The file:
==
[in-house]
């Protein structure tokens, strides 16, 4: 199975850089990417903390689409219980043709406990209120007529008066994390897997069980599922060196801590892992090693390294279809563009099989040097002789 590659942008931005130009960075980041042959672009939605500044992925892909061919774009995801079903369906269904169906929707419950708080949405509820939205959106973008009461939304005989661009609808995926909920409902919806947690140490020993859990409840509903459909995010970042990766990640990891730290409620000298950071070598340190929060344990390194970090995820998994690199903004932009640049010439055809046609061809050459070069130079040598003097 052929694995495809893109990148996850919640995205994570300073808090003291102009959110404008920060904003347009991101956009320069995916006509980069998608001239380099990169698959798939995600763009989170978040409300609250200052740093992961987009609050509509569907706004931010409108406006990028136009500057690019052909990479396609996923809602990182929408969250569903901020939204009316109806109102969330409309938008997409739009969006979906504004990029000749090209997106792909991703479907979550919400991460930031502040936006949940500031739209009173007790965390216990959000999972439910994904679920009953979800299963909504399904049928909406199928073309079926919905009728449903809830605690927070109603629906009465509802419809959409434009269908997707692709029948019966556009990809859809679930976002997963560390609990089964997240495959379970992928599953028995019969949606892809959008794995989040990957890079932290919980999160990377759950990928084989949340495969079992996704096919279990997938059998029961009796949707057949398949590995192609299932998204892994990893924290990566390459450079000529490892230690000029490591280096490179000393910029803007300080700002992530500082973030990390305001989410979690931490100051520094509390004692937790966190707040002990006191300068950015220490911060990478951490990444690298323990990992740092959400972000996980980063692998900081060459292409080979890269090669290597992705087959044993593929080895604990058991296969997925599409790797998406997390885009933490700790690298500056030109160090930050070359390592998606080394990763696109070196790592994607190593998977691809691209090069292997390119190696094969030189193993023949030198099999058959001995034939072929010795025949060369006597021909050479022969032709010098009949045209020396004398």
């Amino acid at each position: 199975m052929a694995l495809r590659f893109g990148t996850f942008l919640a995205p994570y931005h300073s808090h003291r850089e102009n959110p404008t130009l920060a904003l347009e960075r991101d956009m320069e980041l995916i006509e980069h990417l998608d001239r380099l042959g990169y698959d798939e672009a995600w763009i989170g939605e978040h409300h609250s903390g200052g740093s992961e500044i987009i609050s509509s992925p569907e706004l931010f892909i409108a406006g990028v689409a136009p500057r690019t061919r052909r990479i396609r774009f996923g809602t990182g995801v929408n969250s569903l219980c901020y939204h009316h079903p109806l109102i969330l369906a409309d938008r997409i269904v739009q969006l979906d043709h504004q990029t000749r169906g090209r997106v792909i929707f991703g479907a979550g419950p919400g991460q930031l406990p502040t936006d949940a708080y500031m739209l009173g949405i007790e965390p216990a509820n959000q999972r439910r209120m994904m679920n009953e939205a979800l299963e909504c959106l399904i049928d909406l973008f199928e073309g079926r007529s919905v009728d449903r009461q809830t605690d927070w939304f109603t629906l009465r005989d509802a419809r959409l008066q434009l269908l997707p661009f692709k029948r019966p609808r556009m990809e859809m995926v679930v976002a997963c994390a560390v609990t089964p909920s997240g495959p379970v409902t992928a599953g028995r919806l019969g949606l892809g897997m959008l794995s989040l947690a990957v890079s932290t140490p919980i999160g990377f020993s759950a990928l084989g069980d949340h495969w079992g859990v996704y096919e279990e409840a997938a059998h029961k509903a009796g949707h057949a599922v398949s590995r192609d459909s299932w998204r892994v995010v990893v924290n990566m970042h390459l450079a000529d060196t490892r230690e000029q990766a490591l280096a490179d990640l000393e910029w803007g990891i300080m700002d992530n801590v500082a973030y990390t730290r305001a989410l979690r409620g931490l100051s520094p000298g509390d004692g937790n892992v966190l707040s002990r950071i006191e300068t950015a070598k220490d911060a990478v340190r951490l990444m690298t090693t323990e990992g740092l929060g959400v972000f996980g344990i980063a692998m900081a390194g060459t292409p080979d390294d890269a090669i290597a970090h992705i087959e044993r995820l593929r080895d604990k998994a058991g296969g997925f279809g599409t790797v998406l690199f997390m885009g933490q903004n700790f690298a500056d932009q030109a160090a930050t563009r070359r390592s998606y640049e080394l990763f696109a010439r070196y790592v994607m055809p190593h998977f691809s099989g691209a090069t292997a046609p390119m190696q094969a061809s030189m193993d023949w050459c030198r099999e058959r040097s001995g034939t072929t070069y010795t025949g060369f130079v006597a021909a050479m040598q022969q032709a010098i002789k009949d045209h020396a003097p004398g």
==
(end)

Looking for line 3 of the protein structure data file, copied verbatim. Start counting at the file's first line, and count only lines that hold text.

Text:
């Amino acid at each position: 199975m052929a694995l495809r590659f893109g990148t996850f942008l919640a995205p994570y931005h300073s808090h003291r850089e102009n959110p404008t130009l920060a904003l347009e960075r991101d956009m320069e980041l995916i006509e980069h990417l998608d001239r380099l042959g990169y698959d798939e672009a995600w763009i989170g939605e978040h409300h609250s903390g200052g740093s992961e500044i987009i609050s509509s992925p569907e706004l931010f892909i409108a406006g990028v689409a136009p500057r690019t061919r052909r990479i396609r774009f996923g809602t990182g995801v929408n969250s569903l219980c901020y939204h009316h079903p109806l109102i969330l369906a409309d938008r997409i269904v739009q969006l979906d043709h504004q990029t000749r169906g090209r997106v792909i929707f991703g479907a979550g419950p919400g991460q930031l406990p502040t936006d949940a708080y500031m739209l009173g949405i007790e965390p216990a509820n959000q999972r439910r209120m994904m679920n009953e939205a979800l299963e909504c959106l399904i049928d909406l973008f199928e073309g079926r007529s919905v009728d449903r009461q809830t605690d927070w939304f109603t629906l009465r005989d509802a419809r959409l008066q434009l269908l997707p661009f692709k029948r019966p609808r556009m990809e859809m995926v679930v976002a997963c994390a560390v609990t089964p909920s997240g495959p379970v409902t992928a599953g028995r919806l019969g949606l892809g897997m959008l794995s989040l947690a990957v890079s932290t140490p919980i999160g990377f020993s759950a990928l084989g069980d949340h495969w079992g859990v996704y096919e279990e409840a997938a059998h029961k509903a009796g949707h057949a599922v398949s590995r192609d459909s299932w998204r892994v995010v990893v924290n990566m970042h390459l450079a000529d060196t490892r230690e000029q990766a490591l280096a490179d990640l000393e910029w803007g990891i300080m700002d992530n801590v500082a973030y990390t730290r305001a989410l979690r409620g931490l100051s520094p000298g509390d004692g937790n892992v966190l707040s002990r950071i006191e300068t950015a070598k220490d911060a990478v340190r951490l990444m690298t090693t323990e990992g740092l929060g959400v972000f996980g344990i980063a692998m900081a390194g060459t292409p080979d390294d890269a090669i290597a970090h992705i087959e044993r995820l593929r080895d604990k998994a058991g296969g997925f279809g599409t790797v998406l690199f997390m885009g933490q903004n700790f690298a500056d932009q030109a160090a930050t563009r070359r390592s998606y640049e080394l990763f696109a010439r070196y790592v994607m055809p190593h998977f691809s099989g691209a090069t292997a046609p390119m190696q094969a061809s030189m193993d023949w050459c030198r099999e058959r040097s001995g034939t072929t070069y010795t025949g060369f130079v006597a021909a050479m040598q022969q032709a010098i002789k009949d045209h020396a003097p004398g």